Neither my canoe partner nor I had a canoe, so we borrowed one from a nice local couple. On the morning of the race, we carried our canoe, oars in hand, to the waiting area near the river. We must have passed a couple hundred teams, and we noticed two things:
We were younger and in better shape than most of them, and
Their boats and oars looked different than ours.
Young and brash, we nodded at each other, thinking the same thing: “We’re gonna smoke these people.” Of the ~250 teams in the race that year, we expected our road biking teammate to show up somewhere in the middle. After the first three legs, we were in ~175th place. Turns out this guy was an animal on the bike, and we heard our team name called in ~40th place as he arrived.
We sprinted to the water, threw our canoe in and started paddling, honestly thinking, “We can compete to win this thing.” Then, something strange happened. We started getting passed.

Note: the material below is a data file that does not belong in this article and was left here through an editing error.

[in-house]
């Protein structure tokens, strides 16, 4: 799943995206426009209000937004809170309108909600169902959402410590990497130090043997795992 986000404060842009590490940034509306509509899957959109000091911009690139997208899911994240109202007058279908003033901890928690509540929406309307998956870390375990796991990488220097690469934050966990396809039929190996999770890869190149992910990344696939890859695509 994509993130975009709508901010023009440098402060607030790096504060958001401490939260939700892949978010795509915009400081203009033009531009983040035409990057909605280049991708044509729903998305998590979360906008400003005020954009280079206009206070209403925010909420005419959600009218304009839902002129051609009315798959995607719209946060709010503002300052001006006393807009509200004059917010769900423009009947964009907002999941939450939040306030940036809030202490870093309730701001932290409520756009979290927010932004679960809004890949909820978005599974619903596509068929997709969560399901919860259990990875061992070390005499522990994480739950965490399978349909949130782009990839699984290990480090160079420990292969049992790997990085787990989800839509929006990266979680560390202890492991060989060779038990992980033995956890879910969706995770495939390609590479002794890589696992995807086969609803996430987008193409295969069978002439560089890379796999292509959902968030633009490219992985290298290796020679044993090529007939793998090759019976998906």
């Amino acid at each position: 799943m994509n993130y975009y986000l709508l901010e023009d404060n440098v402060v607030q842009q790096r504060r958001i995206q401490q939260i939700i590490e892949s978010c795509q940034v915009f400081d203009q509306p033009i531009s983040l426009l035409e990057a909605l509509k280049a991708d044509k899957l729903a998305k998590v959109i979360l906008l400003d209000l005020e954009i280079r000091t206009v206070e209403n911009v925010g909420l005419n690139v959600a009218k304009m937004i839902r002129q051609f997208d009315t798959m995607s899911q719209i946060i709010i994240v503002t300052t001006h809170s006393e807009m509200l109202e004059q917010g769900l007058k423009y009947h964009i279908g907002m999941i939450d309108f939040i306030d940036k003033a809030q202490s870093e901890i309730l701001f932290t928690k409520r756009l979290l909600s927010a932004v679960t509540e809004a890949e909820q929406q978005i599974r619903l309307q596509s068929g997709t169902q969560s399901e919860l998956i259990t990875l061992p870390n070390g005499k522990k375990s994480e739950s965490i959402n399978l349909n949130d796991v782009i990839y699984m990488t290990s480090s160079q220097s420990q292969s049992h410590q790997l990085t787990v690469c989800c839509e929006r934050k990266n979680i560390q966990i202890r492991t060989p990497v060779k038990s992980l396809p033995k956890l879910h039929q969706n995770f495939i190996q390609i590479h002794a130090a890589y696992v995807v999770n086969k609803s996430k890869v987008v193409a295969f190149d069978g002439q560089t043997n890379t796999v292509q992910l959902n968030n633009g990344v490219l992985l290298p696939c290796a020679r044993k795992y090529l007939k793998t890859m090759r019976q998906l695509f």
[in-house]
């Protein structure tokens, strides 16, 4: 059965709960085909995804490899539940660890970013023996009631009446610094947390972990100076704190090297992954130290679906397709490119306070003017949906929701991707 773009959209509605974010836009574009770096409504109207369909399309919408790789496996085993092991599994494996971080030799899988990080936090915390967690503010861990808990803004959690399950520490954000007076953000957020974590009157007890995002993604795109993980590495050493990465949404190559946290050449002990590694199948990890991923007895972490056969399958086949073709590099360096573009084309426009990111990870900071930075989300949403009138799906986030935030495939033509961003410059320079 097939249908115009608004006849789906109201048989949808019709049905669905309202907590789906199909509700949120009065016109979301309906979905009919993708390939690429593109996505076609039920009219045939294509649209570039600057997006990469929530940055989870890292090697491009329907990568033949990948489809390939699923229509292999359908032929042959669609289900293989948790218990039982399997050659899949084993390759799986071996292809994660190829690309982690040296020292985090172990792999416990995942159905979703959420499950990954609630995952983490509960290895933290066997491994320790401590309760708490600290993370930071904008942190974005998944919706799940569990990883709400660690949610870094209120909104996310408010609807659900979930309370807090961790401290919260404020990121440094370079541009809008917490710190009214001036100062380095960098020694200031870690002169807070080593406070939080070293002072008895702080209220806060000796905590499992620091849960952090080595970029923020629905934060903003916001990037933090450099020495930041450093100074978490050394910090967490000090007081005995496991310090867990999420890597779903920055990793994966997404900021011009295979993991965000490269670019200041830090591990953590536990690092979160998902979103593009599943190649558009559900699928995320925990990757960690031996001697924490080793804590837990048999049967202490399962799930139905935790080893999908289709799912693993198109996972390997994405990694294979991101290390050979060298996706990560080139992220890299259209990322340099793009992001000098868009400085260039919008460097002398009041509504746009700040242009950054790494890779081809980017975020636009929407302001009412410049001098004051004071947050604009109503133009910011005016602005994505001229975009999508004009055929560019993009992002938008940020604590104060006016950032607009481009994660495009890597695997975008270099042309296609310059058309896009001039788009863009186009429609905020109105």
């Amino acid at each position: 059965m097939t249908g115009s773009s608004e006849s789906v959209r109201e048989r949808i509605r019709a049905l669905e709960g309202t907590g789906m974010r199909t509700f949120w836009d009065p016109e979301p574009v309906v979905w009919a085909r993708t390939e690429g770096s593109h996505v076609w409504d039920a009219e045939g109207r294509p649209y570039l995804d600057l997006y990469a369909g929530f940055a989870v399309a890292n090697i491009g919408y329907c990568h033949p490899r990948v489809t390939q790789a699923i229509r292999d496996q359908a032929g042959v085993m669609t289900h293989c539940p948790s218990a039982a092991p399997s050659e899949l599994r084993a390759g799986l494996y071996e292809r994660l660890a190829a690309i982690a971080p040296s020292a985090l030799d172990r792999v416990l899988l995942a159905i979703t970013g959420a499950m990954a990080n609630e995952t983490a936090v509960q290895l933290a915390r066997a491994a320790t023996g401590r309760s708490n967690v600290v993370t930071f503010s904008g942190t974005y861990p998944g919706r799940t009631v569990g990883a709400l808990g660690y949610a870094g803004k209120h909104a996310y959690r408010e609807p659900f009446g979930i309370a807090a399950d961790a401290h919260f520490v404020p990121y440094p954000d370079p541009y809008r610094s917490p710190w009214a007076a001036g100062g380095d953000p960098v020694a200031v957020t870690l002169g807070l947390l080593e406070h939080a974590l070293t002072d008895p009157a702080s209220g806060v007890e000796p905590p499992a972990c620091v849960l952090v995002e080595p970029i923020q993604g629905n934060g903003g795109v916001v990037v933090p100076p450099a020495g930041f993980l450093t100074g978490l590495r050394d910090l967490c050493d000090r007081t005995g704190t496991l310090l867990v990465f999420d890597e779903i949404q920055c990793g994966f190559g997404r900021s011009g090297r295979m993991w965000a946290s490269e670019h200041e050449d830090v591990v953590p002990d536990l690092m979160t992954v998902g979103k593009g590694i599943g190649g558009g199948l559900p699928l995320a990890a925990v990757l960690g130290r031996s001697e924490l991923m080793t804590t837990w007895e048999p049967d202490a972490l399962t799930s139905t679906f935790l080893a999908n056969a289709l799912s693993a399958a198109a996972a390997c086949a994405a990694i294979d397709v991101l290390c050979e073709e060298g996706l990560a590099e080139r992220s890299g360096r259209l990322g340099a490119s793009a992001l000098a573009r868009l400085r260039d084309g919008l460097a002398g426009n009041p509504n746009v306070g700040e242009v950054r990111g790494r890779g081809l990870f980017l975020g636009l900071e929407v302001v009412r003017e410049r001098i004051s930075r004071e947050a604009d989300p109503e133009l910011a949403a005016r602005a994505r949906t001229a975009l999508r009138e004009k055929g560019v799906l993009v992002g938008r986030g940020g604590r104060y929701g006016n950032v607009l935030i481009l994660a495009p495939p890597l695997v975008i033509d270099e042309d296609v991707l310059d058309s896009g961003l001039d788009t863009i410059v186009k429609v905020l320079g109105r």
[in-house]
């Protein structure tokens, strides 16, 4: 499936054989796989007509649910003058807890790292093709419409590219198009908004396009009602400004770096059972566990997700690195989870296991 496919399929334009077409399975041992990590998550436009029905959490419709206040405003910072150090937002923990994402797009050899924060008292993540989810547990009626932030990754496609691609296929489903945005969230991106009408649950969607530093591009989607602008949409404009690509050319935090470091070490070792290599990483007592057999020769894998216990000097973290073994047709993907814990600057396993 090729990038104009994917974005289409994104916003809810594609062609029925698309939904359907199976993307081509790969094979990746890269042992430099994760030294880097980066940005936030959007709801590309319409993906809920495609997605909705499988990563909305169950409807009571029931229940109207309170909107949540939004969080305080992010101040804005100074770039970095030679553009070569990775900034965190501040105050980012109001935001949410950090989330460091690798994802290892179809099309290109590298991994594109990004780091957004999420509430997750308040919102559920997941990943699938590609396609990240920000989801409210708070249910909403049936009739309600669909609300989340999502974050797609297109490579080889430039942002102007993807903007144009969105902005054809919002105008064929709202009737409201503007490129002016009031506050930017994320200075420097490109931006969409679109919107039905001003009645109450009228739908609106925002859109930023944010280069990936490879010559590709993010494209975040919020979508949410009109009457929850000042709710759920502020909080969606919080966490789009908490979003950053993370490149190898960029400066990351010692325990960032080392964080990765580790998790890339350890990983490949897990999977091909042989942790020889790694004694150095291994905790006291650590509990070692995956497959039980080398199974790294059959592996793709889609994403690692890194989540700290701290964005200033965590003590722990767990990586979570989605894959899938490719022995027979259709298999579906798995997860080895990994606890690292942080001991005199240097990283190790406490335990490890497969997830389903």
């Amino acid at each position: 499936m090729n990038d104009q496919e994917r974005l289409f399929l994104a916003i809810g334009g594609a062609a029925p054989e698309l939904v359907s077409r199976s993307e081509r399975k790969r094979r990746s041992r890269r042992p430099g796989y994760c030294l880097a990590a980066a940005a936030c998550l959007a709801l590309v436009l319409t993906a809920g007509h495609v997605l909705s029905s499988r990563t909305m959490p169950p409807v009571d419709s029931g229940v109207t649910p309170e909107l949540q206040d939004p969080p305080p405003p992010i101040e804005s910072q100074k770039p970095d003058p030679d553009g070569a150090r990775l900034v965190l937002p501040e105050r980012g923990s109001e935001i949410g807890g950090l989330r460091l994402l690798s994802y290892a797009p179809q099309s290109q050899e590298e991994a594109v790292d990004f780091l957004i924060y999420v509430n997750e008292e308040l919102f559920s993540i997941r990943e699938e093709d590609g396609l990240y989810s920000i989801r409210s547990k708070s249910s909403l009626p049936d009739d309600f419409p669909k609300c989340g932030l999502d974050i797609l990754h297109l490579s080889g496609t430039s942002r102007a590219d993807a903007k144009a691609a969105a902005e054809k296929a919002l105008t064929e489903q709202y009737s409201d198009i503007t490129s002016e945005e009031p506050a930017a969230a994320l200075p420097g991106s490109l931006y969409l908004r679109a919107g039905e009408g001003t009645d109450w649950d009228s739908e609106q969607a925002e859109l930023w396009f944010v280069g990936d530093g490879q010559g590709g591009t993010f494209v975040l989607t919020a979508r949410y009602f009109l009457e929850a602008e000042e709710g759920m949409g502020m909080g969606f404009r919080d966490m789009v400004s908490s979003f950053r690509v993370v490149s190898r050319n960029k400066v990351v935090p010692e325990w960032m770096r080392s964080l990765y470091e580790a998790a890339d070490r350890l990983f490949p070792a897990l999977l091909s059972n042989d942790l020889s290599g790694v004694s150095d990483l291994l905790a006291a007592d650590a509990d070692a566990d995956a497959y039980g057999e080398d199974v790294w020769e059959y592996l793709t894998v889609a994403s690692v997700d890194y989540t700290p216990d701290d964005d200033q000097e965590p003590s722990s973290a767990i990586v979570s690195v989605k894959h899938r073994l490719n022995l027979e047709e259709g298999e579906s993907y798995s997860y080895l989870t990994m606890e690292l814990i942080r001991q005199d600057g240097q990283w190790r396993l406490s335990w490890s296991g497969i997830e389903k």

First it was just a boat or two. We didn’t think much of it. They clearly had rowed a lot, and they had these sleek boats with carbon fiber paddles. “Whatever, we’ll catch ‘em later.” Then it kept happening. At one point, we got passed by a guy and his 14-year-old daughter, who then decided to take a water break 50 yards in front of us (this would be a taunting penalty in the NFL). We weren’t having any of that, so we started rowing as hard as we could to pass them and, even though it was just the current pushing them along in their carbon fiber canoe, we couldn’t catch them.